Although it was later than usual thanks to an epic August, the Marlins were officially eliminated from the playoffs this past Friday the 22nd and will once again be consigned to that proverbial playoff couch, it’s cushions lovingly embracing the Marlins’ players like old friends.
The official tally is now 14 straight seasons without a post-season appearance, going on 15. It’s the longest drought in the National League, pacing the San Diego Padres by a good four seasons, and the second longest streak in all of baseball, behind the Seattle Mariners who will now be on 16 straight seasons without making the playoffs, going on 17.
Make no mistake, 14 seasons is a long time, but if you want some historical perspective, it’s not quite at the level where we need to be talking about it as one of the all-time worst droughts. That honor, in the expanded playoff era, belongs to the Washington Nationals, who as a franchise ran off an insidious 30 seasons from 1981 to 2012 without a post-season appearance.
They did move from Montreal during that stretch and had a huge transition in their fan base, so maybe that one doesn’t cut so deep. How about 28 years for the Kansas City Royals who won it all in 1985 and then didn’t sniff the playoffs again until 2014, or the Toronto Blue Jays who were coming off of back to back world championships in ‘92 and ‘93, respectively, only to fail to reach the playoffs again until 2015. The Pittsburgh Pirates were notably dreadful for twenty straight seasons from 1992 until their 2013 appearance.
Fish fans have logged many a season at this point being disappointed by the end of it, but I’ve got to think that this one stings a little bit more, watching the team climb all the way back to be in the thick of things just to completely fall off the map in September. When we bear witness to such a depressing turn of events, it’s hard not to get caught up in the length of the drought.
The lone player remaining in the league from the 2003 World Series is, of course, Miguel Cabrera, who now seems destined to play out his career on a string of rebuilding Detroit Tigers teams. A couple other players from that series are still involved with the Miami Marlins. One of them runs the franchise now and just had the other fired.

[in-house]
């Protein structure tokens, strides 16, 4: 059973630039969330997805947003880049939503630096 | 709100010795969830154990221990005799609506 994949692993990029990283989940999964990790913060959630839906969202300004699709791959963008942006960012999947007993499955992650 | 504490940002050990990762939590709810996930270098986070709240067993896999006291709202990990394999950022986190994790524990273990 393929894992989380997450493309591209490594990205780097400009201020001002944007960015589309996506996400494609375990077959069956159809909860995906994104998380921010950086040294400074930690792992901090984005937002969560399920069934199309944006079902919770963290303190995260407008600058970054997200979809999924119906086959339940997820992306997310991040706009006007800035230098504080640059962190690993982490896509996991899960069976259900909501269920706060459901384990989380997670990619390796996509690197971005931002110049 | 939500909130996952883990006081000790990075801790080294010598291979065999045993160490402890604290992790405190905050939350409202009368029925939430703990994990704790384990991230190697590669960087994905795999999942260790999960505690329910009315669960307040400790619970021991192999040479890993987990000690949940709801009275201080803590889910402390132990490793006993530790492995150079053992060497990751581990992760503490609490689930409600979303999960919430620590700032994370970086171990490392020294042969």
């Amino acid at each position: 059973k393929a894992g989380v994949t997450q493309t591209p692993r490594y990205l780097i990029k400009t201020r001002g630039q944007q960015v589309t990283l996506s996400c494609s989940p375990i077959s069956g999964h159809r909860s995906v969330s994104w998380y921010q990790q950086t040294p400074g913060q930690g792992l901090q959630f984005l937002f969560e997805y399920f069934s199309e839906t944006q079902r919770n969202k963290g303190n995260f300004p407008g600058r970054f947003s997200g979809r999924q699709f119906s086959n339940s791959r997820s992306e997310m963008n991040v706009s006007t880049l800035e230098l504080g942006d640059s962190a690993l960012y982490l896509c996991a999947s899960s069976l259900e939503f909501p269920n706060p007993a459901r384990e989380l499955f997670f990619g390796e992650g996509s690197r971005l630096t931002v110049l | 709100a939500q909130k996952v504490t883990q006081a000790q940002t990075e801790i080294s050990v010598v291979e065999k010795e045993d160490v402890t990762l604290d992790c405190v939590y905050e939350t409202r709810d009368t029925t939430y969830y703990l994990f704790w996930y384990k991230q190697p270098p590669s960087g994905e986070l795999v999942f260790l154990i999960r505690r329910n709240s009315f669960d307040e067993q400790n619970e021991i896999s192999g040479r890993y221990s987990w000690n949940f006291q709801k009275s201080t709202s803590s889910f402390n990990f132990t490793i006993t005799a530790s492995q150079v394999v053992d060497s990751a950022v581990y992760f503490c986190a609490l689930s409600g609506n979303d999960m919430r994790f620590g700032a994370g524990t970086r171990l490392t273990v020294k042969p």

Derek Jeter makes David Samson fire the legends
I don’t have too much to say about this subject that wont be gone over later in the week by some of our other writers, but I will say this: From a purely baseball perspective, it is entirely reasonable to want your own people making important decisions that impact the health of the franchise. From this angle, it is hard to fault Jeter for letting go of the legends, even if he had Samson pull the trigger on it.
I very much doubt that their dismissals from a direct baseball capacity with the franchise means that they’ll disappear off the Marlins map entirely. Jeff Conine doesn’t need to be employed by the Marlins to be Mr. Marlin. Jack Mckeon is still the winningest manager in franchise history and will continue to be treated as such in ceremonial fashion.
It made for a great story (and popped a ton of views on the site, which I appreciate), but in the end it really amounts to much ado about nothing.
Tomorrow will mark an unwelcome anniversary in baseball: It’s been one year since that horrible day when we learned the Jose Fernandez had passed away.
Fish Stripes will mark the event by looking back on the world-wide reaction, but also by focusing on the things we loved about José, including some of his greatest moments. These pieces will come tomorrow and also in the days to follow.
Say what you will about the departing Jeffrey Loria, but no one can deny that he loved that kid, and I’m confident in saying there would be no Jeter/Sherman ownership today if José were still alive. For better or worse, the tragic events that unfolded 9/25/16 will shape the franchise’s fortunes for years to come.